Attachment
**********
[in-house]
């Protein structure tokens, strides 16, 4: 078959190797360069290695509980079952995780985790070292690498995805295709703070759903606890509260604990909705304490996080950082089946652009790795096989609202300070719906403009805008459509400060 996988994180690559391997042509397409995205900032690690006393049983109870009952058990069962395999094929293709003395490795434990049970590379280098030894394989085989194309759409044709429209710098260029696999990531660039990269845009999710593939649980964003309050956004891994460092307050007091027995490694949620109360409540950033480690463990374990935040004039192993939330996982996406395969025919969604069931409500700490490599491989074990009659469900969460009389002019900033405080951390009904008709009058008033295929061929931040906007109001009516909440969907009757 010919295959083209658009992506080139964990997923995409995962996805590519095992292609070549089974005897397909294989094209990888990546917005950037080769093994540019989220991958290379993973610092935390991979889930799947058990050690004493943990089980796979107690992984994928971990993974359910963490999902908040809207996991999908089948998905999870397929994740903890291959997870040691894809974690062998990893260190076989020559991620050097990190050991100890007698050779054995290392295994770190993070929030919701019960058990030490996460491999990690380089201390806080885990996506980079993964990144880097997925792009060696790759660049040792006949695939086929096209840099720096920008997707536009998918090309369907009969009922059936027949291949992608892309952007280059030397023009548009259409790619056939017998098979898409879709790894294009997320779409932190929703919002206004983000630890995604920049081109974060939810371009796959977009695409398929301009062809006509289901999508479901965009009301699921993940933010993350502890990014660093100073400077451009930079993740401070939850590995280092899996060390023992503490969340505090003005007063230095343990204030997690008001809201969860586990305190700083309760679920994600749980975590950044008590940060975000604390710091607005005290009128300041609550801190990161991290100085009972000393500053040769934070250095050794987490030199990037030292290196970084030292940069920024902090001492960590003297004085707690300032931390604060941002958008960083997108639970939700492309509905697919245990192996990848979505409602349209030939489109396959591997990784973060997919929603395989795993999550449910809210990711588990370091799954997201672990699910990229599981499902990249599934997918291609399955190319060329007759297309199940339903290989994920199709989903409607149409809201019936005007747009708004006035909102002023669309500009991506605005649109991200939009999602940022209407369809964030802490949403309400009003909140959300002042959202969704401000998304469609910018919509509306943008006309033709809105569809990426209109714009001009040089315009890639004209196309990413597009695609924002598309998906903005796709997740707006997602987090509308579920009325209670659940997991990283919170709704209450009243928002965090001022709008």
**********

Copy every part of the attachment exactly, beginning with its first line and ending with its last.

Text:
[in-house]
């Protein structure tokens, strides 16, 4: 078959190797360069290695509980079952995780985790070292690498995805295709703070759903606890509260604990909705304490996080950082089946652009790795096989609202300070719906403009805008459509400060 996988994180690559391997042509397409995205900032690690006393049983109870009952058990069962395999094929293709003395490795434990049970590379280098030894394989085989194309759409044709429209710098260029696999990531660039990269845009999710593939649980964003309050956004891994460092307050007091027995490694949620109360409540950033480690463990374990935040004039192993939330996982996406395969025919969604069931409500700490490599491989074990009659469900969460009389002019900033405080951390009904008709009058008033295929061929931040906007109001009516909440969907009757 010919295959083209658009992506080139964990997923995409995962996805590519095992292609070549089974005897397909294989094209990888990546917005950037080769093994540019989220991958290379993973610092935390991979889930799947058990050690004493943990089980796979107690992984994928971990993974359910963490999902908040809207996991999908089948998905999870397929994740903890291959997870040691894809974690062998990893260190076989020559991620050097990190050991100890007698050779054995290392295994770190993070929030919701019960058990030490996460491999990690380089201390806080885990996506980079993964990144880097997925792009060696790759660049040792006949695939086929096209840099720096920008997707536009998918090309369907009969009922059936027949291949992608892309952007280059030397023009548009259409790619056939017998098979898409879709790894294009997320779409932190929703919002206004983000630890995604920049081109974060939810371009796959977009695409398929301009062809006509289901999508479901965009009301699921993940933010993350502890990014660093100073400077451009930079993740401070939850590995280092899996060390023992503490969340505090003005007063230095343990204030997690008001809201969860586990305190700083309760679920994600749980975590950044008590940060975000604390710091607005005290009128300041609550801190990161991290100085009972000393500053040769934070250095050794987490030199990037030292290196970084030292940069920024902090001492960590003297004085707690300032931390604060941002958008960083997108639970939700492309509905697919245990192996990848979505409602349209030939489109396959591997990784973060997919929603395989795993999550449910809210990711588990370091799954997201672990699910990229599981499902990249599934997918291609399955190319060329007759297309199940339903290989994920199709989903409607149409809201019936005007747009708004006035909102002023669309500009991506605005649109991200939009999602940022209407369809964030802490949403309400009003909140959300002042959202969704401000998304469609910018919509509306943008006309033709809105569809990426209109714009001009040089315009890639004209196309990413597009695609924002598309998906903005796709997740707006997602987090509308579920009325209670659940997991990283919170709704209450009243928002965090001022709008």